Said I Wasn't Gonna Tell Nobody
The Making of a Black Theologian
- ISBN: 9781626983021
- Published By: Orbis Books
- Published: October 2018
Much like James Cone’s life and career as a theologian, Said I Wasn’t Gonna Tell Nobody: The Making of a Black Theologian is infused with the spirituals and the blues, and an unrelenting, unapologetic love for Blackness. This work, Cone’s final testament, chronicles his intellectual and spiritual journey from “gutbucket Jim Crow Arkansas” (ix) to Union Theological Seminary, as well as testifying to his ceaseless fight for the oppressed of the land. The fire shut up in his bones—the Black Spirit that animated his life’s work—is still burning. His fire remains in his legacy, amplifying the call for justice, calling white oppressors to account, and demanding that the cry of Black blood going up across the world be heard.
Cone begins by recounting his roots in Bearden, Arkansas, at the Macedonia African Methodist Episcoal (AME) Church where his mother and father, Lucy and Charlie Cone, taught him to love his Blackness, and to worship the God of liberation who sustained Blacks throughout their struggle for survival and liberation. He recalls that “Black beauty was all over Bearden” (142), and it was to this beauty that he would return when he decided to take off the mask he wore to placate white America. However, before Cone removed this mask, he spent many years in the nearly exclusively white circles of American academic theology. Here, the issues facing Black America were, at best, ignored; and the theological conversation was determined by the theological currents in Europe, rather than the needs of the oppressed.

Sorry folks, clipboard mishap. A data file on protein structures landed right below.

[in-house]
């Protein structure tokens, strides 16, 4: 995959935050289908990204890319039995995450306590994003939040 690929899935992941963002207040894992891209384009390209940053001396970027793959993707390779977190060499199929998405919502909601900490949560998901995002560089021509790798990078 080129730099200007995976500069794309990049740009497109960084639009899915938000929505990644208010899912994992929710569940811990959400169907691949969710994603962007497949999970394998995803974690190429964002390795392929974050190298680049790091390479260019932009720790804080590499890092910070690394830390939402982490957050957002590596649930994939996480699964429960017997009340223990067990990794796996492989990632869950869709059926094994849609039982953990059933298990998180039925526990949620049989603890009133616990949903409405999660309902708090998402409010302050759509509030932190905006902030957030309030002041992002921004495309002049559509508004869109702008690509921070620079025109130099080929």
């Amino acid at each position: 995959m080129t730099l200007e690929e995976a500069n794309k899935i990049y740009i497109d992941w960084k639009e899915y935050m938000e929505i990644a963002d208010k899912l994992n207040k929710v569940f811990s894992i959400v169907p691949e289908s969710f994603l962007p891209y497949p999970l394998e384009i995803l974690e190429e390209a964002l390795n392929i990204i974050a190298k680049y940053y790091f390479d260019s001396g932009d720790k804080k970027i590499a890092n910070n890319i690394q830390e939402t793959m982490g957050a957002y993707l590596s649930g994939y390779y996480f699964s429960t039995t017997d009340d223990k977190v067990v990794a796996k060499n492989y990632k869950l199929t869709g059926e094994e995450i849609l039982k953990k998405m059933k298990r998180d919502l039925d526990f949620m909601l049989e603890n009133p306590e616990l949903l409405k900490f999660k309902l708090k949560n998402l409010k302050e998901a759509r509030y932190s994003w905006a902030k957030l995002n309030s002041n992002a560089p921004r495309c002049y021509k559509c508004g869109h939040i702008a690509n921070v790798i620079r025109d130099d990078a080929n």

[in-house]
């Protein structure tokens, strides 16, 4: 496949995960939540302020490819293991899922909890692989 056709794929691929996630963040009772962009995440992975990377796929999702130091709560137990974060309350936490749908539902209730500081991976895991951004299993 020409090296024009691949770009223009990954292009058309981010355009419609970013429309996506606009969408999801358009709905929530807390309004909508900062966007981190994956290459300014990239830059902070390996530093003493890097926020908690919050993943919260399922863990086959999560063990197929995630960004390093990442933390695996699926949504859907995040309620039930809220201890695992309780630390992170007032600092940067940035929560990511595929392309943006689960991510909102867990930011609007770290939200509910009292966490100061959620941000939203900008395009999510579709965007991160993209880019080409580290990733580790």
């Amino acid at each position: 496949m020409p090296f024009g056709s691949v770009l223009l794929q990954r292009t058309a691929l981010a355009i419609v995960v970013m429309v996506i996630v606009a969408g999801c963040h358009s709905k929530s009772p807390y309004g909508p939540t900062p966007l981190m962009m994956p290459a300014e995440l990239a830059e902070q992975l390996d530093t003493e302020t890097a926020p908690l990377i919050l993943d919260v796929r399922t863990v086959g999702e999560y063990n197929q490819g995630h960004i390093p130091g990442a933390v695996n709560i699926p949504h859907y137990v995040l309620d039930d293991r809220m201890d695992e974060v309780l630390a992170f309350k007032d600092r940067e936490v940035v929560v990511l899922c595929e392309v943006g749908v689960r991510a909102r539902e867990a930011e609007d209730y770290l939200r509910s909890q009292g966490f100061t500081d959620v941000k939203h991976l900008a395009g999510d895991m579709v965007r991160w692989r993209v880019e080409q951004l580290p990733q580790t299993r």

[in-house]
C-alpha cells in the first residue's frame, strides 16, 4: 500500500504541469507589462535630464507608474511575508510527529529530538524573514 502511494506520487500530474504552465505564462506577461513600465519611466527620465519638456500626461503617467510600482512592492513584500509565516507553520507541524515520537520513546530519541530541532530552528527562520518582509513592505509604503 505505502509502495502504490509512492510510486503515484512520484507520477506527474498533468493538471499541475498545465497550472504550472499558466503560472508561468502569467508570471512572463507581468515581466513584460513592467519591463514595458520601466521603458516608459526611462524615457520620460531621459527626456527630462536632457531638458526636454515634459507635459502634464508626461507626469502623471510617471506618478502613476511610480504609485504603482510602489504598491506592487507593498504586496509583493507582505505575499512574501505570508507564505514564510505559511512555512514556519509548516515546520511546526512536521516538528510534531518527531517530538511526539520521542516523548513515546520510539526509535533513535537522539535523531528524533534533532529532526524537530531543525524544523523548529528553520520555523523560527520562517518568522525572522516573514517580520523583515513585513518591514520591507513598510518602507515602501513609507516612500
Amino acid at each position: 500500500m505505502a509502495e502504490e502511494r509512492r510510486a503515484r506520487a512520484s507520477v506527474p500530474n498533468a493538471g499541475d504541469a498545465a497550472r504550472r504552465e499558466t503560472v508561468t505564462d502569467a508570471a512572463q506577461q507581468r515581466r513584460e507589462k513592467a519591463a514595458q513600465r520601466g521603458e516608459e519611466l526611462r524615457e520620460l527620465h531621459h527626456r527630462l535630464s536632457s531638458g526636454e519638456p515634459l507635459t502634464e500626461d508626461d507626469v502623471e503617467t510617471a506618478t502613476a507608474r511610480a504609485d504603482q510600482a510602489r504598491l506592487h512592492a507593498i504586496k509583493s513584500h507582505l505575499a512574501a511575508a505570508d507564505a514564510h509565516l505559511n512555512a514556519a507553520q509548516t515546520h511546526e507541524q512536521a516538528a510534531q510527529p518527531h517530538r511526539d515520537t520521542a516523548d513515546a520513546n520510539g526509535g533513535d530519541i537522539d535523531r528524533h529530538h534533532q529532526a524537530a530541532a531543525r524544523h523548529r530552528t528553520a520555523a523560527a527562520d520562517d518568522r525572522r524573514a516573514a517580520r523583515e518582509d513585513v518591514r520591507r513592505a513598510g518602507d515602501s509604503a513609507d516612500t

The 1967 Detroit rebellion, and the subsequent assassination of Martin Luther King Jr., ended Cone’s masquerade and compelled him to give voice to his Black fire. This fire led him to argue, in Black Theology and Black Power, that “Jesus and Black Power were advocating the same thing,” namely the liberation of the oppressed (37). While the vast majority of the theological establishment denounced Black Power as antithetical to the gospel, Cone recognized it as God’s movement among the oppressed to affirm their humanity, and exorcise the heresy of whiteness. In A Black Theology of Liberation (Orbis Books, 1970), The Spirituals and the Blues (Orbis Books, 1972), and God of the Oppressed (Orbis Books, 1975)—which all followed closely upon one another—Cone sought to continue to articulate this theology that “would be black like Malcolm and Christian like Martin” (60).
In order to write, Cone returned home to Macedonia AME, and to the spirituals and the blues. “I soaked myself in blackness,” Cone recollects, “embraced it as my birthright, and let blackness recreate me” (62). This conversion to Blackness unleashed Cone’s theological genius. He devoted his life to cultivating a Black theological imagination that could affirm the paradox of God’s solidarity with the poor and oppressed in a world permeated with suffering and oppression. Cone held these truths in tension by drawing on the faith of his forebears, the best of the Black intellectual tradition, and his own experience.